After a long time we are back to talk about some more cool tech stuff you can do with a USB flash drive. Today's topic will focus on booting the Linux OS from a USB stick. The purpose for booting Linux from a USB drive, at least the purpose of this guide, is to recover files from a broken install of the windows OS or any other OS for that matter. We can also run virus scans from the Linux distro securely without infecting other PC's or having to boot the infected PC.
What you will need:
* A USB stick anywhere from 512mb to 2GB (depending on the distro)
* A main board capable of booting from a usb device.
* and about 15 minutes plus download time.
Software to be used:
* Latest stable version of UNetbootin
Step # 1: Prepare the USB Drive
Once you have all your materials together go ahead and plug the USB drive in and backup all files you may have on the disk.
Step # 2: Installing to The USB
Start up UNetbootin and select the following:
1. Use the first radio button "Distribution". This will download and install, automatically, the distro we want.
2. Pick SystemRescueCD. We are going with this because it is easy the ntfs file system driver comes prepackaged so no additional customization is required.
3. Next select your flash drive.
NOTE: Be sure to select your flash drive and not your windows partition or primary partition, 'cause if you do then you will destroy the currently installed OS.
4. Finally click "Ok".
UNetbootin options to select are shown in an image in the source article located at the link at the bottom of this article.
Step # 3: Configuring Bios
We will need to setup your computer to boot from the USB stick. To do so first you mother board will need to support this feature and second you will need to do some configuration.
1. Reboot your computer and hit "F2 or" del "depending on your mother board to enter BIOS config.
2. Search for the section labeled boot sequence, or named similarly. This will sometimes be filed under a separate section like advanced BIOS features, or similar.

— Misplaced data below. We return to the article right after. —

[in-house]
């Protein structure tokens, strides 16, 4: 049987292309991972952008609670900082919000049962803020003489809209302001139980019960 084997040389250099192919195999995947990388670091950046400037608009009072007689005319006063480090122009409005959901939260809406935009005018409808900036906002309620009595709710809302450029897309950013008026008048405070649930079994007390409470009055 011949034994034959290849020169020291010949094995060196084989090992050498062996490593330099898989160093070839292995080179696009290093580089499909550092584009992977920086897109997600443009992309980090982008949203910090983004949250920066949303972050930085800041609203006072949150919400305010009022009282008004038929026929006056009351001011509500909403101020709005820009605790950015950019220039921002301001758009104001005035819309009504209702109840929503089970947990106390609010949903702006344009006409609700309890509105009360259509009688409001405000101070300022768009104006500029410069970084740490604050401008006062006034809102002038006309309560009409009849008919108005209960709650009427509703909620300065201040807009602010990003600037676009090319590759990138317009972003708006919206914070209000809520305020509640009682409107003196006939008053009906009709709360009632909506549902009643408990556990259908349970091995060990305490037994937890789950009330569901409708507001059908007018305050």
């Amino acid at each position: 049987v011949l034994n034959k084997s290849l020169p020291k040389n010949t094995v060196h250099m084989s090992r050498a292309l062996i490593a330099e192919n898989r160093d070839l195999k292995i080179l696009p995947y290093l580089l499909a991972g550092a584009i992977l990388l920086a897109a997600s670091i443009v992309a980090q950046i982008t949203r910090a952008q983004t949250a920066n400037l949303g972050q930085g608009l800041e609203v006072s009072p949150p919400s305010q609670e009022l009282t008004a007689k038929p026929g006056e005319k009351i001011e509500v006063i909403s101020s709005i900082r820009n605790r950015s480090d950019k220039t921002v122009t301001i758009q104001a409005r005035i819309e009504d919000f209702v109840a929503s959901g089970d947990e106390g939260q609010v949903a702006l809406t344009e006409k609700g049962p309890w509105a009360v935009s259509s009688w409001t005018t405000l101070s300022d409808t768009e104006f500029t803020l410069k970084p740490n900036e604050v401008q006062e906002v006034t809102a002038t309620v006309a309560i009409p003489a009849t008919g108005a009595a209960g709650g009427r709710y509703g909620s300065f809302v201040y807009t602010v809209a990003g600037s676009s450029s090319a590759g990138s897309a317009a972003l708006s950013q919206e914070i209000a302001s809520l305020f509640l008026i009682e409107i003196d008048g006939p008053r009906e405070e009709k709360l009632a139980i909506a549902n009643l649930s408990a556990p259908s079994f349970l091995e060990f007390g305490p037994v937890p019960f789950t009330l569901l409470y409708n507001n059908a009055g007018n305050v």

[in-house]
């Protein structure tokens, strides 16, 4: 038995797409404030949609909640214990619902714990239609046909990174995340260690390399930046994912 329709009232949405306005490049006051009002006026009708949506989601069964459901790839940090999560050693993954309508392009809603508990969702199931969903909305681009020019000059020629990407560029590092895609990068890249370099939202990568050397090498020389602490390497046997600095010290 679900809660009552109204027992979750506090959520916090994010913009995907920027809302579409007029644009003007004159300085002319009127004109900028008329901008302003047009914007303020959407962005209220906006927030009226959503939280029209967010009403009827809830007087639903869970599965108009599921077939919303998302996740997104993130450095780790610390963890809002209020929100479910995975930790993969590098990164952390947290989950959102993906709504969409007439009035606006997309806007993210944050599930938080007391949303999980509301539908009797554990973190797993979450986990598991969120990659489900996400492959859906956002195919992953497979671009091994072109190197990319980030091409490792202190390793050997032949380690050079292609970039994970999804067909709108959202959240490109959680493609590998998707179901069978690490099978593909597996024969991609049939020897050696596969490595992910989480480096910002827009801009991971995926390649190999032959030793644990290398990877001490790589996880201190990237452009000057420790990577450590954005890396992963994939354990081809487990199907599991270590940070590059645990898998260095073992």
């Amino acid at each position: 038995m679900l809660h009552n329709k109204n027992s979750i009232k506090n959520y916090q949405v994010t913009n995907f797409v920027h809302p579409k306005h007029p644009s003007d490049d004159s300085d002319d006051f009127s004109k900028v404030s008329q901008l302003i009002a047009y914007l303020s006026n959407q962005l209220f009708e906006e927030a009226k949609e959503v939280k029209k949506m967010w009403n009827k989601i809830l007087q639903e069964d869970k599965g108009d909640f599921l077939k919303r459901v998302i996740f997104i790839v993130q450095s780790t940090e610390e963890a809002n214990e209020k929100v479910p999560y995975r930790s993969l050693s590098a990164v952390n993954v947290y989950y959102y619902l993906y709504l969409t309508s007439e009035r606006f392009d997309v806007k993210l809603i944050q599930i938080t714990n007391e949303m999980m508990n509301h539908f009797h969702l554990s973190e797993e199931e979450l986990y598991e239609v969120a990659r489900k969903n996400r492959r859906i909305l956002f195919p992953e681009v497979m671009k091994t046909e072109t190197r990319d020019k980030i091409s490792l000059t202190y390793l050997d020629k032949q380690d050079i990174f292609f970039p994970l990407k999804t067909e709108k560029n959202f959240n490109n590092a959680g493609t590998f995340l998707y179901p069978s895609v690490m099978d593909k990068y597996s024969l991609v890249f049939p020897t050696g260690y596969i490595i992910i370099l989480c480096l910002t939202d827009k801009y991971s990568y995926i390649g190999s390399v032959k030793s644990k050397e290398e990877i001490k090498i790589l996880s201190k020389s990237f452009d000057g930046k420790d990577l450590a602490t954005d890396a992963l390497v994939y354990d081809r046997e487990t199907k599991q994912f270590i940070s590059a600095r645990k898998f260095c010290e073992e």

3. Move removable or USB to the top of the list. If you do not see these options listed your mother board most likely does not support USB boot. Consult Google for more info on this.
4. Reboot the computer with the drive plugged in.
Step # 4: Booting Linux
We are going to boot into command line for this guide. There are options to load a GUI for those of you who tremble in the face of CLI. I must warm you though Command Line is by far easier and faster.
1. Once your computer passes post you will see the boot loader screen. Navigate to "VMLinuz64" and hit enter.
After a bunch of OK's on the screen and most likely 1 red FAIL you will be at the prompt "root @ sysresccd / root%". This would indicate a success.
Step # 5: Copying files from a windows partition onto an external hard disk.
For this you will need an external medium on which to move your files have this ready to receive your data. You can also use the usb stick which you booted from, if of course there is enough space on it.
1. First we will need to identify our drives. I will assume you have two storage devices plugged in one being the flash drive and the other your windows hard drive. Execute the command below:
NOTE: To exit this output screen press "q".
2. Mount the windows drive so that we can access the files on it. Run the mount command below:
3. Lets find out if we mounted the right device now. Run:
4. Time to get our backup device out. Plug it in and wait a few seconds then run the fdisk command again:
Mount this device to the pre-made backup folder using the mount command again:
If you want to copy your entire windows drive to your back up drive run this command:
Additional Useful Commands:
* Sometimes a virus can infect the very first bit of code that is executed on your system the MBR (Master Boot Record). Luckily we can clean this up with relative ease in linux. Execute:
* Maybe you do not have an external device to back stuff up but you have another computer with a network share. Well lets mount that network share so we can copy files to it. Create a mount point:
To mount a share without a password use: